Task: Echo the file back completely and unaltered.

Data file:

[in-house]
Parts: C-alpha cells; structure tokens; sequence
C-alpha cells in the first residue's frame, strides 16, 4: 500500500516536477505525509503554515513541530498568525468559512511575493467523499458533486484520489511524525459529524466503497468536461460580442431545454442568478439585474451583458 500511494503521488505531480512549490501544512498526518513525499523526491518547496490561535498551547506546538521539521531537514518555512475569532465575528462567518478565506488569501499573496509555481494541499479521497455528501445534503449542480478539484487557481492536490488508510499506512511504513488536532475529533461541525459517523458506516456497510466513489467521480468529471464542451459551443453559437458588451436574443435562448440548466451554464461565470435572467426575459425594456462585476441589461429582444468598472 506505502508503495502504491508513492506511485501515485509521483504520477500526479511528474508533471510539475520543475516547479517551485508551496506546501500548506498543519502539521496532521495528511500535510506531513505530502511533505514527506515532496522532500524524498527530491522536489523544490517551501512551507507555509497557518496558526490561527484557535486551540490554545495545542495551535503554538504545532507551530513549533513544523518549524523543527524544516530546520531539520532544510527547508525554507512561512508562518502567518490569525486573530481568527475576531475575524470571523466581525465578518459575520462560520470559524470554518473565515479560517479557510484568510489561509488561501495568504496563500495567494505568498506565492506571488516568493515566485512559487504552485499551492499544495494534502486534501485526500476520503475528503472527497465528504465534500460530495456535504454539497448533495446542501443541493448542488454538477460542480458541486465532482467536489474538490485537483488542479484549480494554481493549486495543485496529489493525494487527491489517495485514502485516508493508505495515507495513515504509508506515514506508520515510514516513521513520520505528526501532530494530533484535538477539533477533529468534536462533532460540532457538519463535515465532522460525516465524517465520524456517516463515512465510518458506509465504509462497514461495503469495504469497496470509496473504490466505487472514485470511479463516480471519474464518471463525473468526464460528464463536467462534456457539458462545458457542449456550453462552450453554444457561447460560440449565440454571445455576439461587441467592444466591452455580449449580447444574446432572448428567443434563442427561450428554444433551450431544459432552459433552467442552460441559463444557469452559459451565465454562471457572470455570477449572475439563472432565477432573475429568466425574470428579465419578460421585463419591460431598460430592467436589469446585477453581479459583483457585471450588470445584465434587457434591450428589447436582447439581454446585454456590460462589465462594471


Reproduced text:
[in-house]
Parts: C-alpha cells; structure tokens; sequence
C-alpha cells in the first residue's frame, strides 16, 4: 500500500516536477505525509503554515513541530498568525468559512511575493467523499458533486484520489511524525459529524466503497468536461460580442431545454442568478439585474451583458 500511494503521488505531480512549490501544512498526518513525499523526491518547496490561535498551547506546538521539521531537514518555512475569532465575528462567518478565506488569501499573496509555481494541499479521497455528501445534503449542480478539484487557481492536490488508510499506512511504513488536532475529533461541525459517523458506516456497510466513489467521480468529471464542451459551443453559437458588451436574443435562448440548466451554464461565470435572467426575459425594456462585476441589461429582444468598472 506505502508503495502504491508513492506511485501515485509521483504520477500526479511528474508533471510539475520543475516547479517551485508551496506546501500548506498543519502539521496532521495528511500535510506531513505530502511533505514527506515532496522532500524524498527530491522536489523544490517551501512551507507555509497557518496558526490561527484557535486551540490554545495545542495551535503554538504545532507551530513549533513544523518549524523543527524544516530546520531539520532544510527547508525554507512561512508562518502567518490569525486573530481568527475576531475575524470571523466581525465578518459575520462560520470559524470554518473565515479560517479557510484568510489561509488561501495568504496563500495567494505568498506565492506571488516568493515566485512559487504552485499551492499544495494534502486534501485526500476520503475528503472527497465528504465534500460530495456535504454539497448533495446542501443541493448542488454538477460542480458541486465532482467536489474538490485537483488542479484549480494554481493549486495543485496529489493525494487527491489517495485514502485516508493508505495515507495513515504509508506515514506508520515510514516513521513520520505528526501532530494530533484535538477539533477533529468534536462533532460540532457538519463535515465532522460525516465524517465520524456517516463515512465510518458506509465504509462497514461495503469495504469497496470509496473504490466505487472514485470511479463516480471519474464518471463525473468526464460528464463536467462534456457539458462545458457542449456550453462552450453554444457561447460560440449565440454571445455576439461587441467592444466591452455580449449580447444574446432572448428567443434563442427561450428554444433551450431544459432552459433552467442552460441559463444557469452559459451565465454562471457572470455570477449572475439563472432565477432573475429568466425574470428579465419578460421585463419591460431598460430592467436589469446585477453581479459583483457585471450588470445584465434587457434591450428589447436582447439581454446585454456590460462589465462594471